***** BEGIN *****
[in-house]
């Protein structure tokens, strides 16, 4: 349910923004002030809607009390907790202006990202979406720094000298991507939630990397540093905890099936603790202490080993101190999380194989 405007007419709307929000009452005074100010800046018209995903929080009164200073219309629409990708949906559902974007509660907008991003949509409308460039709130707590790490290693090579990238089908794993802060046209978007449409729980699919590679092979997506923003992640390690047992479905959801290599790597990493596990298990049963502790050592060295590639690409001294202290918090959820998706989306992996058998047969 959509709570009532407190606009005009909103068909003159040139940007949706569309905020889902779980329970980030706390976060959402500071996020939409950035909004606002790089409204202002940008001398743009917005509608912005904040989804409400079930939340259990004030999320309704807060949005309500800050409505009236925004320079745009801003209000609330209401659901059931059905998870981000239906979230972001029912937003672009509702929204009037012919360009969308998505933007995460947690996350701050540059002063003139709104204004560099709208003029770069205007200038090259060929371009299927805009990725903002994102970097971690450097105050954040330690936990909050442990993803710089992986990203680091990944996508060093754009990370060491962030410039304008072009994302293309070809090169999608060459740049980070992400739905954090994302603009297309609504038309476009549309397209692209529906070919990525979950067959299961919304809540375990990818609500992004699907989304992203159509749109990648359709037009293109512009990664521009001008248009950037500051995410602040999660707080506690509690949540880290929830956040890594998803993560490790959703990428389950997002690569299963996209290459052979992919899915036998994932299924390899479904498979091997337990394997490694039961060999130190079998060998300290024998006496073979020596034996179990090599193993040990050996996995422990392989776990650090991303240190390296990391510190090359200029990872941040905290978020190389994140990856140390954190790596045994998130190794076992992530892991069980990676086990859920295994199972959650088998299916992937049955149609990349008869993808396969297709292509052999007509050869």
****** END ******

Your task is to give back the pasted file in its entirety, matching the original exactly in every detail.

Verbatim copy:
[in-house]
């Protein structure tokens, strides 16, 4: 349910923004002030809607009390907790202006990202979406720094000298991507939630990397540093905890099936603790202490080993101190999380194989 405007007419709307929000009452005074100010800046018209995903929080009164200073219309629409990708949906559902974007509660907008991003949509409308460039709130707590790490290693090579990238089908794993802060046209978007449409729980699919590679092979997506923003992640390690047992479905959801290599790597990493596990298990049963502790050592060295590639690409001294202290918090959820998706989306992996058998047969 959509709570009532407190606009005009909103068909003159040139940007949706569309905020889902779980329970980030706390976060959402500071996020939409950035909004606002790089409204202002940008001398743009917005509608912005904040989804409400079930939340259990004030999320309704807060949005309500800050409505009236925004320079745009801003209000609330209401659901059931059905998870981000239906979230972001029912937003672009509702929204009037012919360009969308998505933007995460947690996350701050540059002063003139709104204004560099709208003029770069205007200038090259060929371009299927805009990725903002994102970097971690450097105050954040330690936990909050442990993803710089992986990203680091990944996508060093754009990370060491962030410039304008072009994302293309070809090169999608060459740049980070992400739905954090994302603009297309609504038309476009549309397209692209529906070919990525979950067959299961919304809540375990990818609500992004699907989304992203159509749109990648359709037009293109512009990664521009001008248009950037500051995410602040999660707080506690509690949540880290929830956040890594998803993560490790959703990428389950997002690569299963996209290459052979992919899915036998994932299924390899479904498979091997337990394997490694039961060999130190079998060998300290024998006496073979020596034996179990090599193993040990050996996995422990392989776990650090991303240190390296990391510190090359200029990872941040905290978020190389994140990856140390954190790596045994998130190794076992992530892991069980990676086990859920295994199972959650088998299916992937049955149609990349008869993808396969297709292509052999007509050869």